Chip Hall of Fame: MOS Technology 6502 Microprocessor

From the heroic age of 8-bit CPUs, this processor powered the Apple II, Commodore 64, BBC Micro, and more

2 min read
MOS Technology 6502 Microprocessor
Image: Computer History Museum

Zilog Z80 Microprocessor Image: Computer History Museum

6502 Micro-processor

Manufacturer: MOS Technology

Category: Processors

Year: 1975

When one particular chubby-faced geek stuck one particular chip into one particular computer circuit board and booted it up, the universe skipped a beat. The geek was Steve Wozniak, the computer was the Apple I, and the chip was the 6502, an 8-bit microprocessor developed by MOS Technology. The chip, and its variants went on to become the main brains of ridiculously seminal computers like the Apple II, the Commodore PET, the Commodore 64, and the BBC Micro, not to mention game systems like the Nintendo Entertainment System and the Atari 2600 (also known as the Atari VCS). Chuck Peddle, one of the chip’s creators, recalls when they introduced the 6502 at a trade show in 1975. “We had two glass jars filled with chips,” he says, “and I had my wife sit there selling them.” (In 2016, Peddle admitted that at the time he had only enough working processors for the upper layers of the jars—they were mostly filled with nonworking chips.) Hordes showed up. The reason: The 6502 wasn’t just faster than its competitors—it was also way cheaper, selling for US $25 while Intel’s 8080 and Motorola’s 6800 were both fetching nearly $200.

The breakthrough that permitted this cost reduction, says Bill Mensch, who created the 6502 with Peddle, was a minimal instruction set combined with a fabrication process that “yielded 10 times as many good chips as the competition.” The 6502 almost single-handedly forced the price of processors to drop, helping launch the personal computer revolution. A revised version of the chip is still in production and some manufacturers still use it—in commercial embedded systems—as well as many hobbyists. More interesting perhaps, the 6502 is the electronic brain of Bender, the depraved robot in “Futurama,” as revealed in a 1999 episode.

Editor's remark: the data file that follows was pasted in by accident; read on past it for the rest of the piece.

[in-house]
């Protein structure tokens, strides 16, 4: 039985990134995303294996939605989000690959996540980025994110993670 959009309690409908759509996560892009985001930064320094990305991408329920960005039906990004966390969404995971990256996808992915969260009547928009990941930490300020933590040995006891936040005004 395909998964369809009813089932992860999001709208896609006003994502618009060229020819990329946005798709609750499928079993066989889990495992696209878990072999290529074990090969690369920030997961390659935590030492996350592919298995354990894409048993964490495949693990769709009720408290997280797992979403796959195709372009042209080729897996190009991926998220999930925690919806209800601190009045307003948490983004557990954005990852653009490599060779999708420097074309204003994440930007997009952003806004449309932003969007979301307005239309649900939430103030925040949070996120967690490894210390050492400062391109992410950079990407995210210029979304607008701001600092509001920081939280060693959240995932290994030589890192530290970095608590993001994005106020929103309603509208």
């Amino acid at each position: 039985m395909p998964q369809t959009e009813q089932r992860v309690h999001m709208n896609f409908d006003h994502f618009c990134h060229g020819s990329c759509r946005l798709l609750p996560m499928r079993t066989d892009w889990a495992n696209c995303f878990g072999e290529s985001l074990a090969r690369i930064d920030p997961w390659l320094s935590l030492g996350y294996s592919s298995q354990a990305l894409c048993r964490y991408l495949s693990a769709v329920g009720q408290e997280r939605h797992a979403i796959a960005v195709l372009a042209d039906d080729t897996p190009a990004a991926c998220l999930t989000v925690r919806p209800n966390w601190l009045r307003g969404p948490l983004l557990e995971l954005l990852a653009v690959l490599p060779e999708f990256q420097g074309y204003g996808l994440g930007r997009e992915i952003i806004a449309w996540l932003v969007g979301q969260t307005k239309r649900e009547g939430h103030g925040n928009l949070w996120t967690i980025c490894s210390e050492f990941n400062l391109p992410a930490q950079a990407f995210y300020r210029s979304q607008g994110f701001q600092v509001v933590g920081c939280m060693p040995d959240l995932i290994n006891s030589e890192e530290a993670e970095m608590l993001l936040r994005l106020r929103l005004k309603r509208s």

The 8-bit 6502 was a smash hit from the get-go when it was released in 1975, due to its low price.

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How Ted Hoff Invented the First Microprocessor

Hoff thought designing 12 custom chips for a calculator was crazy, so he created the Intel 4004

14 min read
How Ted Hoff Invented the First Microprocessor

The rays of the rising sun have barely reached the foothills of Silicon Valley, but Marcian E. (Ted) Hoff Jr. is already up to his elbows in electronic parts, digging through stacks of dusty circuit boards. This is the monthly flea market at Foothill College, and he rarely misses it.

Ted Hoff is part of electronics industry legend. While a research manager at Intel Corp., then based in Mountain View, he realized that silicon technology had advanced to the point that, with careful engineering, a complete central processor could fit on a chip. Teaming up with Stanley Mazor and Federico Faggin, he created the first commercial microprocessor, the Intel 4004.

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